I ended up buying the iMac Pro I mentioned in my last post, and it's been pretty decent. However, I've hit the same trouble that Marco Arment of ATP ran into, which is that the fans on this thing go constantly. It crept up over time, with them just spinning up when I would e.g. compile a bunch of stuff at once, but now they're going basically any time I use it. It's still under AppleCare, but, between the pandemic and the fact that there's no time when it's convenient for me to be without my development environment for a week, I haven't taken it in. It's just led to be getting more and more annoyed over time.

Fortunately, the M1 Macs should be an opportunity to cut the Gordian knot: my old MacBook was due for a replacement, so I'm swapping that out for an Air. In theory, that Air will be equivalent or better than the iMac Pro for the type of work I do anyway, and I'd long ago moved my Windows VM to a PC in the basement. I plan to give it a shot as my main desktop once it arrives, and that'll also give me some room to take this thing in to be fixed. I'm looking forward to that, since it'll be nice to not glare at my computer in annoyance all day.

Oh, and, since I mentioned Storage Spaces last time: since then, I took an old tower Mac Pro and installed FreeNAS in it, and it's a delight. FreeNAS is cool and I legitimately missed working with FreeBSD. So now I have that thing handling mass storage, while my gaming PC runs Windows Server and hosts my various development VMs using Hyper-V.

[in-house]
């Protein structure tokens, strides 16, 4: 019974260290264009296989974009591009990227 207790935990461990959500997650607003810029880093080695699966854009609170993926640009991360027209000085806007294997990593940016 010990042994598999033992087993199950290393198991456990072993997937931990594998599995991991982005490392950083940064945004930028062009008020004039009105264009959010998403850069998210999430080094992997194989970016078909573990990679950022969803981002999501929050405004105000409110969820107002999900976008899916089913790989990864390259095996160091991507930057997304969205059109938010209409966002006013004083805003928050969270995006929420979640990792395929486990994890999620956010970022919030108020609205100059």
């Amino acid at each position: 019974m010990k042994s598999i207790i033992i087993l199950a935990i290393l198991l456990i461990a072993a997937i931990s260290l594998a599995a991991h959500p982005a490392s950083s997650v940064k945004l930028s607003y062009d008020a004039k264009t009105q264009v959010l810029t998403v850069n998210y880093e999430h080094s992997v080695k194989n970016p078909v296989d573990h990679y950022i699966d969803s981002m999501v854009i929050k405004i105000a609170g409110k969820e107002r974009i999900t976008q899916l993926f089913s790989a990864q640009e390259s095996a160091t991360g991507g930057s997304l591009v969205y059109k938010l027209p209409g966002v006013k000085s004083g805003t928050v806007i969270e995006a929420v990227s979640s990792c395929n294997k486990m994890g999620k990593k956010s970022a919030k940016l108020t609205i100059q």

Other Misc. Tools

In my last post, I mentioned Franz as a coordinated tool for the ridiculous number of chat apps I had. I ended up settling on it and, other than some consistent problems with notifications and audio, it does a good-enough job. Certainly, it's a much-better experience than running all of those stupid apps individually, that's for sure.

I also did indeed make the switch from SourceTree to Tower. While I appreciated the $0 price of SourceTree, its general crashiness and tendency to hang on complex operations got to me and I've been using Tower ever since. It does exactly what it's supposed to and does it well. Nice job, Tower.

Browser-wise, I used Firefox Developer Edition for a while, but switched back to Safari when Firefox developed a tendency to somehow hard-crash my computer. I don't know if it's a computer-specific thing (likely related to whatever the fan trouble is, I'd guess) or trouble with Firefox, but it's not exactly the sort of thing I want to have to diagnose. Safari is speedy and I'm getting used to the developer tools, so it's a fine replacement.

For mail, I (and my company) have been using Spark for a while, and it's great. The ability to share emails and have inline threads among people in your organization is wonderful.

For calendars, I use Fantastical. I miss the days when I didn't have to really care about calendars at all, but, given that I regularly have meetings, this does a splendid job dealing with them. I quite appreciate the recent additions of weather reports and the automatic detection of meeting URLs, too.

For blogging, I use MarsEdit, both because it's good on its own and because writing an API for my blog meant I didn't need to bother making a good editing UI on my own. I think it's also just conceptually good to use tools that work with open protocols like that.